In Jim Ridolfo and Dànielle Nicole DeVoss’s Composing for Recomposition, they highlight many important arguments about rhetorical velocity and delivery. Writing of the genre of remix, Ridolfo and DeVoss state that, “This genre scaffolds well into classroom conversations, and challenges students and researchers to find, argue for, and discuss other instances and mediums where ideas change shape, gather speed, and are elsewhere delivered.” In our classroom, we’re currently working on a remix of a global topic; considering this quote, I can see that a remix is a challenging, yet succinct way to display global information.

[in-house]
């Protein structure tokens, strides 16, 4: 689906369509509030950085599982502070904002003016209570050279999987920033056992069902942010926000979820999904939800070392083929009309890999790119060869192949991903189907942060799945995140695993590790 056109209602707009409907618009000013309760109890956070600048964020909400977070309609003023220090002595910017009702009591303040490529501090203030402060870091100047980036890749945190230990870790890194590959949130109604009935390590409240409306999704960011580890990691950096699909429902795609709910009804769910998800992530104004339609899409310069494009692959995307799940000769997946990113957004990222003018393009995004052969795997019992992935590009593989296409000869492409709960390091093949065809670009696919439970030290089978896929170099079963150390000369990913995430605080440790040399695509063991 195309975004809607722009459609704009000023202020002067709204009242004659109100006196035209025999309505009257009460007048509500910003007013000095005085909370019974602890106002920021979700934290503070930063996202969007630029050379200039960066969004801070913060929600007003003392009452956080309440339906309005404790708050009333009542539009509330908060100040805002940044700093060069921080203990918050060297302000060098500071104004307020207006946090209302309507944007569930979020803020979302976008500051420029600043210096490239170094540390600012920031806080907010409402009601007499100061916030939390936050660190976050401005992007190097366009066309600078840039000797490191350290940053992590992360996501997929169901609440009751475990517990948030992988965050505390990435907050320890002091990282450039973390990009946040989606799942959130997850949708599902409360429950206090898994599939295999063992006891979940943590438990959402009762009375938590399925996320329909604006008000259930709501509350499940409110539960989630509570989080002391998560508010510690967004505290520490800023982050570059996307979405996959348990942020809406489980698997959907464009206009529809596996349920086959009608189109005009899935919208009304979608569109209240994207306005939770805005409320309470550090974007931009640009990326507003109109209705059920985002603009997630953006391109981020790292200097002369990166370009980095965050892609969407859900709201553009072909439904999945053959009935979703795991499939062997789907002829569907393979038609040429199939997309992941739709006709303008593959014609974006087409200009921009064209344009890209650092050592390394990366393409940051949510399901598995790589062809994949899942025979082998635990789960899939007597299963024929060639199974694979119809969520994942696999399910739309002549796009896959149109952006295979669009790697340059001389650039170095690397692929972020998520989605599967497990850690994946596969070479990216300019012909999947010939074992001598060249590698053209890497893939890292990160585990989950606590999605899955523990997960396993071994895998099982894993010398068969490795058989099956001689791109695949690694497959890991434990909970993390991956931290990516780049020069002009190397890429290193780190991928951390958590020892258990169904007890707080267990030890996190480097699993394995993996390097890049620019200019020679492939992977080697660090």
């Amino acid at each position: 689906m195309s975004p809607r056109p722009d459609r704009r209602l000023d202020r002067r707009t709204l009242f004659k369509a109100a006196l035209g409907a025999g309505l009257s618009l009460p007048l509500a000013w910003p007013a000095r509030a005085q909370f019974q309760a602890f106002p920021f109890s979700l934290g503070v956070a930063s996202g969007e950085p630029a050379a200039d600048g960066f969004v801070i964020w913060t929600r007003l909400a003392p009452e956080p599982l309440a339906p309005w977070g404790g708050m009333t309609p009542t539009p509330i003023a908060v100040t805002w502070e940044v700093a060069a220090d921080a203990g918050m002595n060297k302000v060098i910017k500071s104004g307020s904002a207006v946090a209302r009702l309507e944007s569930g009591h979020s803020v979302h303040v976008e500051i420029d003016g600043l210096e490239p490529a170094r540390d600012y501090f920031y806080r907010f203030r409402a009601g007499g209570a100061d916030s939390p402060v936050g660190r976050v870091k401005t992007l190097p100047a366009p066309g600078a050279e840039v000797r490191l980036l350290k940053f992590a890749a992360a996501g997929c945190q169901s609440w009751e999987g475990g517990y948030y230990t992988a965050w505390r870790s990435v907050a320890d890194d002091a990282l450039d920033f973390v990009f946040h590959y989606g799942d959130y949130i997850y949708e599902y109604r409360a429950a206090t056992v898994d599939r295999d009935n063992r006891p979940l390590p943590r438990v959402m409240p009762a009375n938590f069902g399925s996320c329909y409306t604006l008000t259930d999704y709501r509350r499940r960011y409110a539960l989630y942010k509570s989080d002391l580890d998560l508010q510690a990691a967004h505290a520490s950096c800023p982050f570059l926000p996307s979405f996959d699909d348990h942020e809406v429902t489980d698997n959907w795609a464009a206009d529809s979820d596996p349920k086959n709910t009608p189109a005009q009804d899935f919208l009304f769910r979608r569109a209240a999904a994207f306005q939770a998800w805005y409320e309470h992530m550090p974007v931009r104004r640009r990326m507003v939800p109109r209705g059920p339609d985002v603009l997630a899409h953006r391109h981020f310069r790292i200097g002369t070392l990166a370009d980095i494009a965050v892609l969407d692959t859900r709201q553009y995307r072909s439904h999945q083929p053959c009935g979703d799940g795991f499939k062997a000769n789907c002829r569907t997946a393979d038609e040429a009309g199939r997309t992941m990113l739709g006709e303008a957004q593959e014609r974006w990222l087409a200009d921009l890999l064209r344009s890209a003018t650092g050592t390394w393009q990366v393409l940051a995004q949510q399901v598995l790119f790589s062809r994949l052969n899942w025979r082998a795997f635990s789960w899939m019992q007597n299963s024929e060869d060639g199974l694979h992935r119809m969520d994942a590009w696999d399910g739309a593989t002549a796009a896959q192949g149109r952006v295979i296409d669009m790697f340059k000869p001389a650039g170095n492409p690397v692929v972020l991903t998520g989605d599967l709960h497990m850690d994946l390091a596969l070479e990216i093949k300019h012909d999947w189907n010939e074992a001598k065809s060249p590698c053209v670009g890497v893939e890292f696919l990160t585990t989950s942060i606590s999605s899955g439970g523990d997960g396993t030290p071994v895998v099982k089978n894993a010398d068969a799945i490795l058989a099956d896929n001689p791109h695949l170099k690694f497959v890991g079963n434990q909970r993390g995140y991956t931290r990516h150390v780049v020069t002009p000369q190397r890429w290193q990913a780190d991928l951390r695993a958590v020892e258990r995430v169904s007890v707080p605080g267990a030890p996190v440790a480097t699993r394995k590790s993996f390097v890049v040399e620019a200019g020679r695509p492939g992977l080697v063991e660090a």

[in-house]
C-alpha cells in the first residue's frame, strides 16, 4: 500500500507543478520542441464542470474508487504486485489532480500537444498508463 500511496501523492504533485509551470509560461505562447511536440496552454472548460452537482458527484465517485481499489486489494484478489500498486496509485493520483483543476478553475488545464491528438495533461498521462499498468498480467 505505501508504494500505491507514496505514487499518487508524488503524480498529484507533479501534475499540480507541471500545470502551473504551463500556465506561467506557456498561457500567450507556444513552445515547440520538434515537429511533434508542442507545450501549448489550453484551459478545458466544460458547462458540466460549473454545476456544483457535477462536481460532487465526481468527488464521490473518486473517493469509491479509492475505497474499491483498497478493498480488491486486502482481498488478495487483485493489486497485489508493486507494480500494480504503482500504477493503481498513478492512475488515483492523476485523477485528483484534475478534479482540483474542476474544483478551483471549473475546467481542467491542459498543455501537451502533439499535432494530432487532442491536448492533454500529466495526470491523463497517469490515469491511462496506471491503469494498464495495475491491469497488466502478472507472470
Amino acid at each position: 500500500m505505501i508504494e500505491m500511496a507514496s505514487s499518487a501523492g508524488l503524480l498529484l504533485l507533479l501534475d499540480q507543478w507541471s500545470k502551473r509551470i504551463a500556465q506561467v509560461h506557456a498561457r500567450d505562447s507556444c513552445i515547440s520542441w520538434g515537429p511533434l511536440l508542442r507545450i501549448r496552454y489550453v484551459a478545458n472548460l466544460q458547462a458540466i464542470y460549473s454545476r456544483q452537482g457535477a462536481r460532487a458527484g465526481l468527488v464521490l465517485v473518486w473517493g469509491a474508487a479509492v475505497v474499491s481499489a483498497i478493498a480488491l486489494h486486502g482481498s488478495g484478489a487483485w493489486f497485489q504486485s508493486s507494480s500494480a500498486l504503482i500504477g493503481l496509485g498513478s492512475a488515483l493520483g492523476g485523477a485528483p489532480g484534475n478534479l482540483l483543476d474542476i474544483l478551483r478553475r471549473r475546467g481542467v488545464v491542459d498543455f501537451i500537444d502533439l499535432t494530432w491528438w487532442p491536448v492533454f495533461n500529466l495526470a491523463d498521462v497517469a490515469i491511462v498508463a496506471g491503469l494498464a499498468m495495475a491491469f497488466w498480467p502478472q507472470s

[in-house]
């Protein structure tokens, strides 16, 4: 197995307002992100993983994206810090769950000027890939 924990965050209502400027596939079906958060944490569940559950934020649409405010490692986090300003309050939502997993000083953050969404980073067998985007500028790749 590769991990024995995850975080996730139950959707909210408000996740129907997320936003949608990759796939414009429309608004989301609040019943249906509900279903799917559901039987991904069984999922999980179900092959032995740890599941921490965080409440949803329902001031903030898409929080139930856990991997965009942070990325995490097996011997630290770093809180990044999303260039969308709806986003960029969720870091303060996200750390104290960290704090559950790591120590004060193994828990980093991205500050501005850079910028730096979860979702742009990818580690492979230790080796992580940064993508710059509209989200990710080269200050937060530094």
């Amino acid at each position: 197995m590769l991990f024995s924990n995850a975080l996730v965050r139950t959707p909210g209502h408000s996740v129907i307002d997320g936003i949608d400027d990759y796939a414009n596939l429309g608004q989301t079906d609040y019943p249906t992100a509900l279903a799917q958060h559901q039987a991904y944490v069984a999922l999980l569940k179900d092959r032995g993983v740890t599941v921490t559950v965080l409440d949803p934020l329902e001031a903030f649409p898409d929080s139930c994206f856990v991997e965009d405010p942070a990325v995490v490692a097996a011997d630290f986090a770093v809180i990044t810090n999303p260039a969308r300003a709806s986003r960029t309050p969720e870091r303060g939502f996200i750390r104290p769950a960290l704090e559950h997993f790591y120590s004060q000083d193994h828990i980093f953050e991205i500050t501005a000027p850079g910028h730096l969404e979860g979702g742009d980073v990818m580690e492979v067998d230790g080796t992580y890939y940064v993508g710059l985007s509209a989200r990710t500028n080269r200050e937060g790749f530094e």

The term “rhetorical velocity” was defined by combining three definitions of velocity. The term relates to speed in relation to the third party usage of materials to create a remix. The article states,
“We are proposing the beginning of a field conversation about how composers strategically design texts for re-appropriation by third parties,” said Jim Ridolfo, a PhD Candidate in Rhetoric & Writing at Michigan State University.”
I will use the notion of rhetorical velocity in my remix by making the information remixed enough so that it is not plagiarized. I will also be sure to make the remix go by quickly enough so that it’s not boring, but slowly enough to make sure it’s understood.